This is a group of poems is taken from my cycle about some of the people, seen from a child's perspective, living in the lightly disguised village I call Waterslain - that's an old Norfolk word meaning 'flooded'. 'Diz', Sheila Disney, had a moustache and she used to catch her breakfast with her feet. She taught me to swim and she scared me stupid. 'Shuck' is a huge black dog - a Norfolk relative as it were of the Lancashire Skriker and the Warwickshire Hooter and the mythical Norse wolf, Fenrir. In 'Beachcomber' Aegir is the Norse god of the oceans, the Norse Poseidon.
Waterslain: Diz, Shuck, Beachcomber
Easterlies have sandpapered her larynx.
Webbed fingers, webbed feet:
last child of a seal family.
There is a blue flame at her hearth, blue
mussels at her board.
Her bath is the gannet’s bath.
Rents one windy room at the top of a ladder.
Reeks of kelp.
‘Suffer the little children,’ she barks
and the children – all the little ones –
She has stroked through the indigo of
Dead Man’s Pool
and returned with secrets.
They slip their moorings. They
tack towards her glittering eyes.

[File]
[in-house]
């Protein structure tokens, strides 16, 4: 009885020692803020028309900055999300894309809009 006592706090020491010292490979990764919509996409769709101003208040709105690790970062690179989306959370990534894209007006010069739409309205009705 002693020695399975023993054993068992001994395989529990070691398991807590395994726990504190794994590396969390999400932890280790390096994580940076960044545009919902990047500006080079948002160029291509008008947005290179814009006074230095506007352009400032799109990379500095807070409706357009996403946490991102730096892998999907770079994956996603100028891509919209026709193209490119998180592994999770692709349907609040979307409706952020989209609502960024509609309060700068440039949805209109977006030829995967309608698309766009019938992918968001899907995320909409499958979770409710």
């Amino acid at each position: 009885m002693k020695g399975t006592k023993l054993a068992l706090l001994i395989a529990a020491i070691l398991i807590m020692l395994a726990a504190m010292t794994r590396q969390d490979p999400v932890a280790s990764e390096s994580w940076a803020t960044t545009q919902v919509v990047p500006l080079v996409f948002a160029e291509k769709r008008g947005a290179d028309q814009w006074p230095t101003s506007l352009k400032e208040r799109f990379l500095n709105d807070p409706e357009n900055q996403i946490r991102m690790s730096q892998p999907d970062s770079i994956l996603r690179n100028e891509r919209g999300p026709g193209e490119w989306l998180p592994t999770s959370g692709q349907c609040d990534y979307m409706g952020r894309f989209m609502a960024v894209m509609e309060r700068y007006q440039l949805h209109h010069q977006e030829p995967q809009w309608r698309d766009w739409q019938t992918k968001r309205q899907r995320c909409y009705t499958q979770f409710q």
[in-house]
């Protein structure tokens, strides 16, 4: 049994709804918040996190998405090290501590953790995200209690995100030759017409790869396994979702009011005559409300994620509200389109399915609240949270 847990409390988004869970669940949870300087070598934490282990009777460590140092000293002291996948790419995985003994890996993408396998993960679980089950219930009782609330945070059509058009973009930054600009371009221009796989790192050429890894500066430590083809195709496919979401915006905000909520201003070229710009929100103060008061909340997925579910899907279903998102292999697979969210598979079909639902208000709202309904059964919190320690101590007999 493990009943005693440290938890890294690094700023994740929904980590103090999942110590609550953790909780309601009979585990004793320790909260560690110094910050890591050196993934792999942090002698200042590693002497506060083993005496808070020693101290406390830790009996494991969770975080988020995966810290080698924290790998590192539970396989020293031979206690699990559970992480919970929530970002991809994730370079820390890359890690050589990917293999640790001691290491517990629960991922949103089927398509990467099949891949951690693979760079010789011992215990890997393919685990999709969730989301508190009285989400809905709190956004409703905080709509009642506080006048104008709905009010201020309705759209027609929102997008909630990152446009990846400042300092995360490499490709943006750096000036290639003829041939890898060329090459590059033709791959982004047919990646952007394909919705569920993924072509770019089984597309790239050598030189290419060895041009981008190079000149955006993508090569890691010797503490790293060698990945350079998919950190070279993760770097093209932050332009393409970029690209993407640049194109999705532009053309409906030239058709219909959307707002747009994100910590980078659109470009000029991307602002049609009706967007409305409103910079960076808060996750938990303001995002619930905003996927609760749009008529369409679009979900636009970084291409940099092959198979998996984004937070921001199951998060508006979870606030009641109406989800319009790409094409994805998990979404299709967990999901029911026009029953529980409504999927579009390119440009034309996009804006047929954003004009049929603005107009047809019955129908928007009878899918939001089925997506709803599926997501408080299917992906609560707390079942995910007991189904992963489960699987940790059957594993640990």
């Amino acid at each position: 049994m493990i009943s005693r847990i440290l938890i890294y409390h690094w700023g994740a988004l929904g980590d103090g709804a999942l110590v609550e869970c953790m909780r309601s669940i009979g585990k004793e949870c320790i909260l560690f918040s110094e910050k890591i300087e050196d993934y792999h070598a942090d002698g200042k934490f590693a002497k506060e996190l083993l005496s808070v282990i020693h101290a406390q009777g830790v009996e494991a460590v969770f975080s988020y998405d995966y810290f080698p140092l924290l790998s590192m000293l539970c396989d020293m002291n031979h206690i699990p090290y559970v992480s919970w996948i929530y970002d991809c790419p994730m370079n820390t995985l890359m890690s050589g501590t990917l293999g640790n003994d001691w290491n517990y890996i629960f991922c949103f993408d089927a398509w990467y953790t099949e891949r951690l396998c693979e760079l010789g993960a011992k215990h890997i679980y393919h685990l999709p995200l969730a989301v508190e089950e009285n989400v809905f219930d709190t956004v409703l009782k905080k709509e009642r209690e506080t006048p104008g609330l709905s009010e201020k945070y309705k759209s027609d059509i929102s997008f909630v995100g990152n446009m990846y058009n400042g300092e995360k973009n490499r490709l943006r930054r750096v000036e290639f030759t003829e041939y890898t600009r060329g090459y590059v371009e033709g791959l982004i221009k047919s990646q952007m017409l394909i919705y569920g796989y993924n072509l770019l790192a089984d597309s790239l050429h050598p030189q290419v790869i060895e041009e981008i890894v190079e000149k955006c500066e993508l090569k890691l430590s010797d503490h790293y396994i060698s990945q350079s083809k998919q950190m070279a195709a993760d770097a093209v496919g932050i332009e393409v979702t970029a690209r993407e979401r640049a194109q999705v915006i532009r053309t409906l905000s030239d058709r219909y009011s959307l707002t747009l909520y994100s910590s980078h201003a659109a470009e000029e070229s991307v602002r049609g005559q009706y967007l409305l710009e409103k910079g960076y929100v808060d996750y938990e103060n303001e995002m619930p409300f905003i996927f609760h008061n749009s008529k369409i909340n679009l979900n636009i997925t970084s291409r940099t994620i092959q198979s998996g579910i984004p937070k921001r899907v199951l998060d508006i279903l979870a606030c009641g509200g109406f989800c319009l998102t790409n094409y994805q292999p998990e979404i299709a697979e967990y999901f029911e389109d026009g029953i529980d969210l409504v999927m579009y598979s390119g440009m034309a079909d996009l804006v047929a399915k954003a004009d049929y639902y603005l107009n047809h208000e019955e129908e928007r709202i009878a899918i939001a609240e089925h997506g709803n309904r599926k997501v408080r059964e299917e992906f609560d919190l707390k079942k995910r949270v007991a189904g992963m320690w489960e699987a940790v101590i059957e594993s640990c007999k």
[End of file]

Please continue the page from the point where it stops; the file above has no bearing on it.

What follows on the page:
From saucer pulks
where pale light lingers longest
we made his eyes.
In this seedbed only think:
Dead Hands wave, Things worm,
marsh lights flicker.
We made his blood from arteries
obsidian in the moonlight,
his hair from shaggy sea-purslane.
His chains are chains of marsh mist.
Skriker, Hooter, Fenrir:
these are his blood-brothers.
We gave him the howl of wind
carried from Siberia.
with terror or with damp black
earth, one way or another
he stops every mouth.
Faithful as a wordfisher,
there he goes, old magpie of the foreshore!
Face chafed and chapped like driftwood.
Parcelled shapeless against
winds straight off the icecap
but look! agile even so, jumpy as a tick,
quick in his pickings.
Scoofs along the tideline scurf,
his oily sack full of consonants:
hunks of wax,
and seacoal, rubber ballast, cork,
And swinging in that shoe-bag hitched
to his broad belt?
Ah! In there, sunlight and amber moonlight,
emerald and zinc and shell-pink,
from Selected Poems (Enitharmon, 2001), copyright © Kevin Crossley-Holland 2001, used by permission of the author and the publisher.